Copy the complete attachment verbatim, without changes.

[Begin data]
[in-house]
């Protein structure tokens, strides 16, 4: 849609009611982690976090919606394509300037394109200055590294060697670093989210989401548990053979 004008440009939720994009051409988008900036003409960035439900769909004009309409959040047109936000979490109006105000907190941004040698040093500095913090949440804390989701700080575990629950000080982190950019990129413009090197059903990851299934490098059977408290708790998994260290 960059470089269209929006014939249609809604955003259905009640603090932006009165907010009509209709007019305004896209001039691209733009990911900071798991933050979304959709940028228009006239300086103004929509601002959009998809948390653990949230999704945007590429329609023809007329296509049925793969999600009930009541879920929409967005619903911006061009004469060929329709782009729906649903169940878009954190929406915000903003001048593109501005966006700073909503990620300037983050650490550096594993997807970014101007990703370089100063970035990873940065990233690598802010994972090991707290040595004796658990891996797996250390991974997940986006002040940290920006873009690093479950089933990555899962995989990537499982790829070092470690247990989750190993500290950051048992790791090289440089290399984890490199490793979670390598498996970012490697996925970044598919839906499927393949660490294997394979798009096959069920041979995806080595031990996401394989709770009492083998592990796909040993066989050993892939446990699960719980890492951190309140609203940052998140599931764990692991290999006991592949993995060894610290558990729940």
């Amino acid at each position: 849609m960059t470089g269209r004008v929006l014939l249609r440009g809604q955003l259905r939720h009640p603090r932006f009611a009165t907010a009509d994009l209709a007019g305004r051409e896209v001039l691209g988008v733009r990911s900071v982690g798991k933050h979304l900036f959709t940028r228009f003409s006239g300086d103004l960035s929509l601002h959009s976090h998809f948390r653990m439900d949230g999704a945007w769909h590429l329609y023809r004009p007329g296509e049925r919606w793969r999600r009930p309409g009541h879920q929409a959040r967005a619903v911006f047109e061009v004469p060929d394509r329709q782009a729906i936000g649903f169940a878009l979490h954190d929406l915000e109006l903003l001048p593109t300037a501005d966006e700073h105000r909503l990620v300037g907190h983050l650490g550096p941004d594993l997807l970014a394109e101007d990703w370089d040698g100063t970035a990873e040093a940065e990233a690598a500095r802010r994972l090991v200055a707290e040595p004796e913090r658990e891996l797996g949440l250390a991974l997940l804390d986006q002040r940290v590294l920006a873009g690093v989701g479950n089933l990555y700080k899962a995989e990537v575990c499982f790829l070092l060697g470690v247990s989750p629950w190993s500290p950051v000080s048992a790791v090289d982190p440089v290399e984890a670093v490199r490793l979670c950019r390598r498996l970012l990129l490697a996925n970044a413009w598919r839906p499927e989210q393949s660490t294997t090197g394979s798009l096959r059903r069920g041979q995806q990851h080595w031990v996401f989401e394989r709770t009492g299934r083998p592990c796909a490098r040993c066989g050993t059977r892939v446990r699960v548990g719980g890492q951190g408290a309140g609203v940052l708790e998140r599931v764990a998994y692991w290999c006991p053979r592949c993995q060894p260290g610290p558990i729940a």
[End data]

[in-house]
């Protein structure tokens, strides 16, 4: 849609009611982690976090919606394509300037394109200055590294060697670093989210989401548990053979 004008440009939720994009051409988008900036003409960035439900769909004009309409959040047109936000979490109006105000907190941004040698040093500095913090949440804390989701700080575990629950000080982190950019990129413009090197059903990851299934490098059977408290708790998994260290 960059470089269209929006014939249609809604955003259905009640603090932006009165907010009509209709007019305004896209001039691209733009990911900071798991933050979304959709940028228009006239300086103004929509601002959009998809948390653990949230999704945007590429329609023809007329296509049925793969999600009930009541879920929409967005619903911006061009004469060929329709782009729906649903169940878009954190929406915000903003001048593109501005966006700073909503990620300037983050650490550096594993997807970014101007990703370089100063970035990873940065990233690598802010994972090991707290040595004796658990891996797996250390991974997940986006002040940290920006873009690093479950089933990555899962995989990537499982790829070092470690247990989750190993500290950051048992790791090289440089290399984890490199490793979670390598498996970012490697996925970044598919839906499927393949660490294997394979798009096959069920041979995806080595031990996401394989709770009492083998592990796909040993066989050993892939446990699960719980890492951190309140609203940052998140599931764990692991290999006991592949993995060894610290558990729940």
């Amino acid at each position: 849609m960059t470089g269209r004008v929006l014939l249609r440009g809604q955003l259905r939720h009640p603090r932006f009611a009165t907010a009509d994009l209709a007019g305004r051409e896209v001039l691209g988008v733009r990911s900071v982690g798991k933050h979304l900036f959709t940028r228009f003409s006239g300086d103004l960035s929509l601002h959009s976090h998809f948390r653990m439900d949230g999704a945007w769909h590429l329609y023809r004009p007329g296509e049925r919606w793969r999600r009930p309409g009541h879920q929409a959040r967005a619903v911006f047109e061009v004469p060929d394509r329709q782009a729906i936000g649903f169940a878009l979490h954190d929406l915000e109006l903003l001048p593109t300037a501005d966006e700073h105000r909503l990620v300037g907190h983050l650490g550096p941004d594993l997807l970014a394109e101007d990703w370089d040698g100063t970035a990873e040093a940065e990233a690598a500095r802010r994972l090991v200055a707290e040595p004796e913090r658990e891996l797996g949440l250390a991974l997940l804390d986006q002040r940290v590294l920006a873009g690093v989701g479950n089933l990555y700080k899962a995989e990537v575990c499982f790829l070092l060697g470690v247990s989750p629950w190993s500290p950051v000080s048992a790791v090289d982190p440089v290399e984890a670093v490199r490793l979670c950019r390598r498996l970012l990129l490697a996925n970044a413009w598919r839906p499927e989210q393949s660490t294997t090197g394979s798009l096959r059903r069920g041979q995806q990851h080595w031990v996401f989401e394989r709770t009492g299934r083998p592990c796909a490098r040993c066989g050993t059977r892939v446990r699960v548990g719980g890492q951190g408290a309140g609203v940052l708790e998140r599931v764990a998994y692991w290999c006991p053979r592949c993995q060894p260290g610290p558990i729940a």